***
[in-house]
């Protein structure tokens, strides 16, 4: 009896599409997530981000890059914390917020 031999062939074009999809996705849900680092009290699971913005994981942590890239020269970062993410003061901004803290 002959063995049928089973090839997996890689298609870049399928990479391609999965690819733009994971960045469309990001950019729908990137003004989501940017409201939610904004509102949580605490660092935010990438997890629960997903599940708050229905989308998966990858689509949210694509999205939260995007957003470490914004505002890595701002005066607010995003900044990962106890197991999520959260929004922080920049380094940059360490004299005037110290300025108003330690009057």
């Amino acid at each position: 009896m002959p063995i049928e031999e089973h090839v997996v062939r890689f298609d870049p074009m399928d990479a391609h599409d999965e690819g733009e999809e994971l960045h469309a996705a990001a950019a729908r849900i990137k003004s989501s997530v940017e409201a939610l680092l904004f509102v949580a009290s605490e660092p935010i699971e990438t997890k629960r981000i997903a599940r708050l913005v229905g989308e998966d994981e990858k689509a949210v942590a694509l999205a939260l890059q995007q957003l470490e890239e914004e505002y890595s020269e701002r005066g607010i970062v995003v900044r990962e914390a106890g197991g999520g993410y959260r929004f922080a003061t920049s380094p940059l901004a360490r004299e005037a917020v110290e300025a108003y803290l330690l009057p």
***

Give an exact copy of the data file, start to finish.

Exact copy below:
[in-house]
């Protein structure tokens, strides 16, 4: 009896599409997530981000890059914390917020 031999062939074009999809996705849900680092009290699971913005994981942590890239020269970062993410003061901004803290 002959063995049928089973090839997996890689298609870049399928990479391609999965690819733009994971960045469309990001950019729908990137003004989501940017409201939610904004509102949580605490660092935010990438997890629960997903599940708050229905989308998966990858689509949210694509999205939260995007957003470490914004505002890595701002005066607010995003900044990962106890197991999520959260929004922080920049380094940059360490004299005037110290300025108003330690009057």
């Amino acid at each position: 009896m002959p063995i049928e031999e089973h090839v997996v062939r890689f298609d870049p074009m399928d990479a391609h599409d999965e690819g733009e999809e994971l960045h469309a996705a990001a950019a729908r849900i990137k003004s989501s997530v940017e409201a939610l680092l904004f509102v949580a009290s605490e660092p935010i699971e990438t997890k629960r981000i997903a599940r708050l913005v229905g989308e998966d994981e990858k689509a949210v942590a694509l999205a939260l890059q995007q957003l470490e890239e914004e505002y890595s020269e701002r005066g607010i970062v995003v900044r990962e914390a106890g197991g999520g993410y959260r929004f922080a003061t920049s380094p940059l901004a360490r004299e005037a917020v110290e300025a108003y803290l330690l009057p």